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Foot fetishism, foot partialism, foot worship, or podophilia is a pronounced sexual interest in feet. It is the most common form of sexual fetishism for otherwise non-sexual objects or body parts.
Foot fetishism has been defined as a pronounced sexual interest in the feet or footwear. Sigmund Freud considered foot binding as a form of fetishism. For a foot fetishist, points of attraction include the shape and size of the foot and toes (e.g., long toes, short toes, polished toenails, high arches, soles etc.), jewelry (toe rings, ankle bracelets, etc.), treatments (such as pedicures or massaging), state of dress (barefoot, flip flops, etc.), odor, and/or sensory interaction (e.g., smelling the foot, licking, kissing, tickling, biting, etc.).
To estimate the relative frequency of fetishes, researchers at the University of Bologna examined 381 internet discussions of fetish groups, in which at least 5,000 people had been participating. Researchers estimated the prevalences of different fetishes based on the following elements:
It was concluded that the most common fetishes were for body parts or for objects usually associated with body parts (33% and 30% respectively). Among those people preferring body parts, feet and toes were preferred by the greatest number, with 47% of those sampled preferring them. Among those people (mostly males) preferring objects related to body parts, footwear (shoes, boots, etc.) was most preferred (64%).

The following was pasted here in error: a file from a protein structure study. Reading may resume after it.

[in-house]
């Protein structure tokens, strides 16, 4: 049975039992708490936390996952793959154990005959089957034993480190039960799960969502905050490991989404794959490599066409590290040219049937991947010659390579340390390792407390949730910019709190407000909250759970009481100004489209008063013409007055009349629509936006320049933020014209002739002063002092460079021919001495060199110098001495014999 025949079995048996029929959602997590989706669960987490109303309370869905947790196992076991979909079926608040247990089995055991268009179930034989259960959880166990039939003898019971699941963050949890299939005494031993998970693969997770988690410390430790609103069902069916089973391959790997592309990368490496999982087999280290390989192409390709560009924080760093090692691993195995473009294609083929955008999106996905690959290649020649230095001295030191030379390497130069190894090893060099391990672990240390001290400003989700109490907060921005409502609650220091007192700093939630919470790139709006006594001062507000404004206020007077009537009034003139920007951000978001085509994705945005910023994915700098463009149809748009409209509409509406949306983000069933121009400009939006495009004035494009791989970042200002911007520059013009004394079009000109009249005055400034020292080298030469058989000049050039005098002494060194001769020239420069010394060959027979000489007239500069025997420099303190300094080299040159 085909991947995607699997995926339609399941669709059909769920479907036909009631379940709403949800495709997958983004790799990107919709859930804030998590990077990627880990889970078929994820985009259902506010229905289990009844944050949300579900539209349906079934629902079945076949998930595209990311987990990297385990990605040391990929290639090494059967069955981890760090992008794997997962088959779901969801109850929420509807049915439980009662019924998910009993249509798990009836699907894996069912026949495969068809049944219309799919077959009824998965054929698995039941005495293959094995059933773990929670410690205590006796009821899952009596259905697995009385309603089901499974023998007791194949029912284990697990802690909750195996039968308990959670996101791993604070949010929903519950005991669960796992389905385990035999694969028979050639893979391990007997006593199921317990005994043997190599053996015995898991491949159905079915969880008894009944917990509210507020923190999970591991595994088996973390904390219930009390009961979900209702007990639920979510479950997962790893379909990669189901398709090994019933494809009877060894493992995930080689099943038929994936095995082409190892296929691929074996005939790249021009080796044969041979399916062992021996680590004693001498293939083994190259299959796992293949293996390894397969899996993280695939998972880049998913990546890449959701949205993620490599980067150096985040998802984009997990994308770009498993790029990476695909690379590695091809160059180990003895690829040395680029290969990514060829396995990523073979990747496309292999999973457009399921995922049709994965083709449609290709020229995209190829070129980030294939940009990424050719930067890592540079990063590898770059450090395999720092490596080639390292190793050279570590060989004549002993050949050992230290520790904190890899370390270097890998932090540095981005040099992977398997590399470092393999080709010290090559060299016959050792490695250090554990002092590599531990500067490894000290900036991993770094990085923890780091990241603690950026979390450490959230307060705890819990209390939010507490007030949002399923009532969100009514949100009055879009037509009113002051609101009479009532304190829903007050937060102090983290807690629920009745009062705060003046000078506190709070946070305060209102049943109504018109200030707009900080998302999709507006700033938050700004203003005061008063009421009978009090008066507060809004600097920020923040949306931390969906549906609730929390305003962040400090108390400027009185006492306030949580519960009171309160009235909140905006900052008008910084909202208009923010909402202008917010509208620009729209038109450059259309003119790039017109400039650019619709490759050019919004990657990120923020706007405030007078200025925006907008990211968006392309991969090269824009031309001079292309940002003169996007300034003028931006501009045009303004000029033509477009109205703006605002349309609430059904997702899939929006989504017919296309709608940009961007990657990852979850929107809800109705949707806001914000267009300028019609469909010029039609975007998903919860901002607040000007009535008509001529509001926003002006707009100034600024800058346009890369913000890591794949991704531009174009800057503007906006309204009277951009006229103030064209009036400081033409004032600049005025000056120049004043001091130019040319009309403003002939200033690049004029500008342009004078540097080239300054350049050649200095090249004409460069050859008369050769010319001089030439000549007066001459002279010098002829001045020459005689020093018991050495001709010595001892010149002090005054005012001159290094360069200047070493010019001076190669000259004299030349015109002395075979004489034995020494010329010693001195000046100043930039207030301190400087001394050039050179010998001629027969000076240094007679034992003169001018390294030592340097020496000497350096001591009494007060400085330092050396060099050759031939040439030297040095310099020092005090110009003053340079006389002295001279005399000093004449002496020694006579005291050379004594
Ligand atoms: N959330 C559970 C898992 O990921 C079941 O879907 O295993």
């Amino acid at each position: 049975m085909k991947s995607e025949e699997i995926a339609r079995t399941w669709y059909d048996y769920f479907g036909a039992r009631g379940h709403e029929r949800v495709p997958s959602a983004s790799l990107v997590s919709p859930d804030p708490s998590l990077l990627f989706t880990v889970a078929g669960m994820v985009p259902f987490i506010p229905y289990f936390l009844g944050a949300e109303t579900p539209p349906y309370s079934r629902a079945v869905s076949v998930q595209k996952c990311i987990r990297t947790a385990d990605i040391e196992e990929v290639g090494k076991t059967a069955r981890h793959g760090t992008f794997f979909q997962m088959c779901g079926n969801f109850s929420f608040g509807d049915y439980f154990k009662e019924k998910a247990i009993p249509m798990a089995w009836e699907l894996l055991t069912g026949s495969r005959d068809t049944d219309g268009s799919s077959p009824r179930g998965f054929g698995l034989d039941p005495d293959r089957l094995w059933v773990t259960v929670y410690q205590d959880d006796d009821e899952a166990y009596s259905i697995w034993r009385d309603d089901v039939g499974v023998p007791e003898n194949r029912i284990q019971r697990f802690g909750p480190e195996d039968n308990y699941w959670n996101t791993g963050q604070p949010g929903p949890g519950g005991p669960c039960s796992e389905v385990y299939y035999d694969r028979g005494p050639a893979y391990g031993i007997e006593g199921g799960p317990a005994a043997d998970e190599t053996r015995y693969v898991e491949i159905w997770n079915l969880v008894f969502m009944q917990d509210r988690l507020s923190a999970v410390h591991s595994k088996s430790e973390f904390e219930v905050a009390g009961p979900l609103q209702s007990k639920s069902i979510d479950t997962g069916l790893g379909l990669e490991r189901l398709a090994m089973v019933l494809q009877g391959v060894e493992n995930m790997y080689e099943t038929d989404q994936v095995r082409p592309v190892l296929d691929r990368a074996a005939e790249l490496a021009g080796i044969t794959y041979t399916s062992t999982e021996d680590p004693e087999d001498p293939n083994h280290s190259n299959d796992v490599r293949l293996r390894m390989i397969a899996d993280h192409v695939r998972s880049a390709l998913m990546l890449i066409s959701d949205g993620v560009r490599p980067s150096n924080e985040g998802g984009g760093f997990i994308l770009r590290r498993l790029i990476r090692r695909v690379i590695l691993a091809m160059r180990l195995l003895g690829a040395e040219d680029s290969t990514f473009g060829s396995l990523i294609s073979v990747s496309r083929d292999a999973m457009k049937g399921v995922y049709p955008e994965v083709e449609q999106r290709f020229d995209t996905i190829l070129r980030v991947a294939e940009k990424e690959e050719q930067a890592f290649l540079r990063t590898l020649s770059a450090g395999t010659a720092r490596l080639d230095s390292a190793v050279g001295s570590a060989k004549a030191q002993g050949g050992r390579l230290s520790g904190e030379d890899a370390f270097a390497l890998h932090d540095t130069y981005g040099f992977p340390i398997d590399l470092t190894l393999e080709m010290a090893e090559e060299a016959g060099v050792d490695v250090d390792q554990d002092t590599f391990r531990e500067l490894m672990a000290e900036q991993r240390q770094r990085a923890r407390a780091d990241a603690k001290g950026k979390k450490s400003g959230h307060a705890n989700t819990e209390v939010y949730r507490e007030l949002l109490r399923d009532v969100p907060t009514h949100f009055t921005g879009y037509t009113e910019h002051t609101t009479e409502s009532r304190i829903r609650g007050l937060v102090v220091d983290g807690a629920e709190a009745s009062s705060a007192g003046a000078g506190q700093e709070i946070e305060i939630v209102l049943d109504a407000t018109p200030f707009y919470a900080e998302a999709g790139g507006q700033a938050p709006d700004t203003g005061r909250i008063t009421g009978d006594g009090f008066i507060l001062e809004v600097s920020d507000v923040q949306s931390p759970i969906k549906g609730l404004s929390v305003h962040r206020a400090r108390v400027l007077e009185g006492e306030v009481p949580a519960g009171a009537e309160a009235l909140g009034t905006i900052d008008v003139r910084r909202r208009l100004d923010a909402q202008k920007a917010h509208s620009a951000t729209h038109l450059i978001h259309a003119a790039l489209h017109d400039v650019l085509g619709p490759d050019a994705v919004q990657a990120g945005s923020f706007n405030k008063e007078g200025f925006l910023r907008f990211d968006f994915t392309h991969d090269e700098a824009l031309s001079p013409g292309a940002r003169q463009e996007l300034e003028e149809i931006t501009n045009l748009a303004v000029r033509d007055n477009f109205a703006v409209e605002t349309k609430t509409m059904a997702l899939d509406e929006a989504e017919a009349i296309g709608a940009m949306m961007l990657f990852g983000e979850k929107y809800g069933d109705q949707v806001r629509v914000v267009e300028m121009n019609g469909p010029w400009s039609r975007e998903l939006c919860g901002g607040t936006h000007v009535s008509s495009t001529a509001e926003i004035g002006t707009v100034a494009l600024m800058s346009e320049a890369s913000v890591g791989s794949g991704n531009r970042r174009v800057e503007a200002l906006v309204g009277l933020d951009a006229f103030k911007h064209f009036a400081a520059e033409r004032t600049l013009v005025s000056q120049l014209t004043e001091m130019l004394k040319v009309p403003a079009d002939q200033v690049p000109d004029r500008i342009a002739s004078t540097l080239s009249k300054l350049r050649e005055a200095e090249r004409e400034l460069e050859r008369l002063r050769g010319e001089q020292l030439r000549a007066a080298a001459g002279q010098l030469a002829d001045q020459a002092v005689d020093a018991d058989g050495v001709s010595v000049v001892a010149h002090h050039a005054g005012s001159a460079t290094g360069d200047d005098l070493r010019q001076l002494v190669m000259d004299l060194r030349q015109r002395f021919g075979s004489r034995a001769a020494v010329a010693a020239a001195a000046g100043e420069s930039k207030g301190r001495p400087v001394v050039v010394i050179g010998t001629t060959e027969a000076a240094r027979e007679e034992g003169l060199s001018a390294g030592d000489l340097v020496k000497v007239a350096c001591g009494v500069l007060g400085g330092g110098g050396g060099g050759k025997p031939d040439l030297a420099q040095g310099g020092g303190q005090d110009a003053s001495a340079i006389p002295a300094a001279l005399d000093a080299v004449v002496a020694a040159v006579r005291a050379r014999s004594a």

In August 2006, AOL released a database of the search terms submitted by their subscribers. In ranking only those phrases that included the word "fetish", it was found that the most common search was for feet.[unreliable source?]
Some researchers have hypothesized that foot fetishism increases as a response to epidemics of sexually transmitted diseases. In one study, conducted by Dr. A James Giannini at Ohio State University an increased interest in feet as sexual objects was observed during the great gonorrhea epidemic of twelfth-century Europe, and the syphilis epidemics of the 16th and 19th centuries in Europe. In the same study, the frequency of foot-fetish depictions in pornographic literature was measured over a 30 year interval. An exponential increase was noted during the period of the current AIDS epidemic. In these cases, sexual foot play was viewed as a safe-sex alternative. However, the researchers noted that these epidemics overlapped periods of relative female emancipation. Sexual focus on female feet was also hypothesized to have been a reflection of a more dominant posture of the woman in sexual-social relations. (The first surviving mention of foot fetish is by Bertold of Regensburg in 1220.)
Neurologist Vilayanur S. Ramachandran proposed that foot fetishism is caused by the feet and the genitals occupying adjacent areas of the somatosensory cortex, possibly entailing some neural crosstalk between the two.
Freud's reading of foot-fetishism also involved early imprinting; but he considered the smell of feet significant in this, as well as the foot as penis-symbol/surrogate (castration complex, especially when encountered while voyeuristic exploring the female body from below. Otto Fenichel similarly saw castration fear as significant in foot fetishism, citing a future fetishist who as an adolescent said to himself “You must remember this throughout life – that girls, too, have legs”, to protect himself from the fear. Where fear of the (castrated) female body is too great, desire is felt not for shoes on female feet but for women's shoes alone, without women.
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